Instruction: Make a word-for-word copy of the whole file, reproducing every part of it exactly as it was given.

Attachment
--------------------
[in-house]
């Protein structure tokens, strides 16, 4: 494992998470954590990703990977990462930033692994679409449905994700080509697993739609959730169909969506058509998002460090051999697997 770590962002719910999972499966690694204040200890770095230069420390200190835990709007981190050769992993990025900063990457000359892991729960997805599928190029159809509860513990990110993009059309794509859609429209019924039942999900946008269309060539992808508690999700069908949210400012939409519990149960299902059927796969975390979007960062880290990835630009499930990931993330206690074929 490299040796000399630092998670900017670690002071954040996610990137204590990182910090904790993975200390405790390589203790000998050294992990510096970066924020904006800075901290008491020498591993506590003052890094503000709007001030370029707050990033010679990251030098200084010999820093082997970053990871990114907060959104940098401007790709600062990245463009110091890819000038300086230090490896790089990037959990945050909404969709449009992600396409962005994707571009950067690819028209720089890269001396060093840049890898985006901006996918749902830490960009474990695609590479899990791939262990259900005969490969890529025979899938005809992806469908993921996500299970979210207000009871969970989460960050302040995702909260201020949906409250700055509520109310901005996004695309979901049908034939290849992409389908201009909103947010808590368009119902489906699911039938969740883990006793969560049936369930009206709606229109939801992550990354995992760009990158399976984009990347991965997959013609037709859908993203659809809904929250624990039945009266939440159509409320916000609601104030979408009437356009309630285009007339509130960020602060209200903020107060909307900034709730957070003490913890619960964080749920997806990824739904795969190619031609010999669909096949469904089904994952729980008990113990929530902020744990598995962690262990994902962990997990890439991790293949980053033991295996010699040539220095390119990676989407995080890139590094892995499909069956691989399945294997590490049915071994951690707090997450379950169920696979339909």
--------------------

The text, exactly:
[in-house]
């Protein structure tokens, strides 16, 4: 494992998470954590990703990977990462930033692994679409449905994700080509697993739609959730169909969506058509998002460090051999697997 770590962002719910999972499966690694204040200890770095230069420390200190835990709007981190050769992993990025900063990457000359892991729960997805599928190029159809509860513990990110993009059309794509859609429209019924039942999900946008269309060539992808508690999700069908949210400012939409519990149960299902059927796969975390979007960062880290990835630009499930990931993330206690074929 490299040796000399630092998670900017670690002071954040996610990137204590990182910090904790993975200390405790390589203790000998050294992990510096970066924020904006800075901290008491020498591993506590003052890094503000709007001030370029707050990033010679990251030098200084010999820093082997970053990871990114907060959104940098401007790709600062990245463009110091890819000038300086230090490896790089990037959990945050909404969709449009992600396409962005994707571009950067690819028209720089890269001396060093840049890898985006901006996918749902830490960009474990695609590479899990791939262990259900005969490969890529025979899938005809992806469908993921996500299970979210207000009871969970989460960050302040995702909260201020949906409250700055509520109310901005996004695309979901049908034939290849992409389908201009909103947010808590368009119902489906699911039938969740883990006793969560049936369930009206709606229109939801992550990354995992760009990158399976984009990347991965997959013609037709859908993203659809809904929250624990039945009266939440159509409320916000609601104030979408009437356009309630285009007339509130960020602060209200903020107060909307900034709730957070003490913890619960964080749920997806990824739904795969190619031609010999669909096949469904089904994952729980008990113990929530902020744990598995962690262990994902962990997990890439991790293949980053033991295996010699040539220095390119990676989407995080890139590094892995499909069956691989399945294997590490049915071994951690707090997450379950169920696979339909």